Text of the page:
Fr. Lombardi highlighted the experience accumulated by Vatican Radio in the field of sound recording and broadcasting of numerous concerts in the Vatican, especially in the Paul VI Hall. He recalled the extraordinary 1937 Christmas concert in the Hall of Blessings, broadcast live to 23 countries, “directed by the Maestro Lorenzo Perosi, Msgr. Palombella’s predecessor, with the Pontifical Sistine Chapel Choir, recorded by Vatican Radio and broadcast with the help of German technology” (to read more:


The website of the USCCB – United States Conference of Catholic Bishops – has a special gift for Catholics, its online United States Catholic Catechism for Adults in both English and Spanish. The online catechism has a very workable search engine, easy index, allows pages to be bookmarked and the reader can even make notes. AND, readers can share a particular age on Twitter, Facebook, etc.

Click here to discover for yourself:

The website notes that, “The presence of the Catholic Church in the United States reaches back to the founding days of our country through the leadership of Archbishop John Carroll, the first Catholic bishop in the United States. His story, like other stories at the start of the chapters in the United States Catholic Catechism for Adults, gives us a glimpse into the lives of Catholics who lived out their faith throughout our country’s history. Each chapter in the United States Catholic Catechism for Adults includes stories, doctrine, reflections, quotations, discussion questions, and prayers to lead the reader to a deepening faith. The United States Catholic Catechism for Adults is an excellent resource for preparation of catechumens in the Rite of Christian Initiation of Adults and for ongoing catechesis of adults.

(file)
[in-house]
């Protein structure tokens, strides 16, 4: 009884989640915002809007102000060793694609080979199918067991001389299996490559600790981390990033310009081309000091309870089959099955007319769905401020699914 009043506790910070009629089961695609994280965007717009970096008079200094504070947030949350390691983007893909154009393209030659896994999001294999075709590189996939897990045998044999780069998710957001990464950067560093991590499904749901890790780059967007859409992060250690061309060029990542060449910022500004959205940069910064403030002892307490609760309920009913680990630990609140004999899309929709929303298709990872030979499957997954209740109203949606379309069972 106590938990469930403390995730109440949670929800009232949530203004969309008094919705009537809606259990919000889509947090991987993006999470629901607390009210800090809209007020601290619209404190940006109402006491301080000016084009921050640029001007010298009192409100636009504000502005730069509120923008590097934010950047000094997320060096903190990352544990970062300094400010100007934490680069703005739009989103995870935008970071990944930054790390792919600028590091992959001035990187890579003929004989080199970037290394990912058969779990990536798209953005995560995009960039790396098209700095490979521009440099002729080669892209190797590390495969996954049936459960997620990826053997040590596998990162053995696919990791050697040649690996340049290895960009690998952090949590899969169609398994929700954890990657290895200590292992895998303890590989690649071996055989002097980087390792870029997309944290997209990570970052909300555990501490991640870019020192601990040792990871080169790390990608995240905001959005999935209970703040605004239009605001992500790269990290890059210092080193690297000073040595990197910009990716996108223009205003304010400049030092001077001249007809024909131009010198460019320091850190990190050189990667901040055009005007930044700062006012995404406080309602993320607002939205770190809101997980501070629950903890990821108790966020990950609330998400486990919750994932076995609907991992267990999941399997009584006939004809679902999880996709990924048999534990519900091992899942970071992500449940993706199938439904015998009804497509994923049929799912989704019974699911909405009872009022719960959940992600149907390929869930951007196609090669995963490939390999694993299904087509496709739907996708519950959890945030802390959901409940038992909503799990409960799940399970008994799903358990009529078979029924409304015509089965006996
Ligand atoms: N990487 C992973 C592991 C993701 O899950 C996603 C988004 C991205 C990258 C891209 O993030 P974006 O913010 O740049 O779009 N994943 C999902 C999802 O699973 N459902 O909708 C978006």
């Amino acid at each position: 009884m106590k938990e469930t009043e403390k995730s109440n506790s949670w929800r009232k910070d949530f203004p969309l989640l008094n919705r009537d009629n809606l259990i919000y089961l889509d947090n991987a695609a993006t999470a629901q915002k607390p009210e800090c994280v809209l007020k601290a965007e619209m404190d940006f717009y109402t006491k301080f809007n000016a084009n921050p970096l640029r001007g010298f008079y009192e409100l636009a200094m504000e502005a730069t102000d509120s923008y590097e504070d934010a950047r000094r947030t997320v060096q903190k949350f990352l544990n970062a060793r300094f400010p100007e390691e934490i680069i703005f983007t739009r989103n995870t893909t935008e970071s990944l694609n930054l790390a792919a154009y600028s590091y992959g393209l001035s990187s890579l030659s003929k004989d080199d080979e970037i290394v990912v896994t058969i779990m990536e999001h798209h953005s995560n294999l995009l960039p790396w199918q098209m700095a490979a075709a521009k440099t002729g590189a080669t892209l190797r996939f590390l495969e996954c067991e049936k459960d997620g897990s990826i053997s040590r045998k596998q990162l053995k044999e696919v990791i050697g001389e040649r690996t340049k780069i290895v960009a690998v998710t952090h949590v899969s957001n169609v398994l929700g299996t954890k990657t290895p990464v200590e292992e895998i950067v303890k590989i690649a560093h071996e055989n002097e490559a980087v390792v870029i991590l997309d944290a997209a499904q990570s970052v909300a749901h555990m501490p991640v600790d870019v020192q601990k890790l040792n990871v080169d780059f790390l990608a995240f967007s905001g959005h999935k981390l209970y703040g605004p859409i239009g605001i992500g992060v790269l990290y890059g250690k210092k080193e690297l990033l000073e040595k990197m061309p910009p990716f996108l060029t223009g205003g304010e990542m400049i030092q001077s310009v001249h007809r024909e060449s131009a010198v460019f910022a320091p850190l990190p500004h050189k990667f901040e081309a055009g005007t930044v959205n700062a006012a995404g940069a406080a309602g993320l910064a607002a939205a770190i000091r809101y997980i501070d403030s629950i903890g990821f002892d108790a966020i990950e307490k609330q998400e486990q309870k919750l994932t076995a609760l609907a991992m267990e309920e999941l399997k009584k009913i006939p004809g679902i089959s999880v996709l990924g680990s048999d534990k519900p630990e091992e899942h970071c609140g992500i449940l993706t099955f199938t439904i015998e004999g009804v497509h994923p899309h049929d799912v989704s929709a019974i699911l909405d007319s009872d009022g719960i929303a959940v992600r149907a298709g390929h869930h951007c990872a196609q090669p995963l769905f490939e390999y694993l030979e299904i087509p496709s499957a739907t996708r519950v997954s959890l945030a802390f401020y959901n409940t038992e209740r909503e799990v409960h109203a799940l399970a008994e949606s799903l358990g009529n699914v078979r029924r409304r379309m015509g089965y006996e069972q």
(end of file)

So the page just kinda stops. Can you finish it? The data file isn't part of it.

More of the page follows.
Do you like the feel of turning paper pages with your fingers? You can also get the paper edition in bookstores and online.


“Dying with dignity means acting so that one can die with dignity, not deciding the time of one’s death,” said Msgr. Peter Neher, the president of Caritas Germany, in a message today addressed to the German Members of Parliament who, at the Bundestag this morning, startinged discussing euthanasia. According to Neher, “the discussion must be focussed on the way seriously ill and dying people may be supported well, because what matters is finding adequate pain treatment, good care and a good pastoral service.”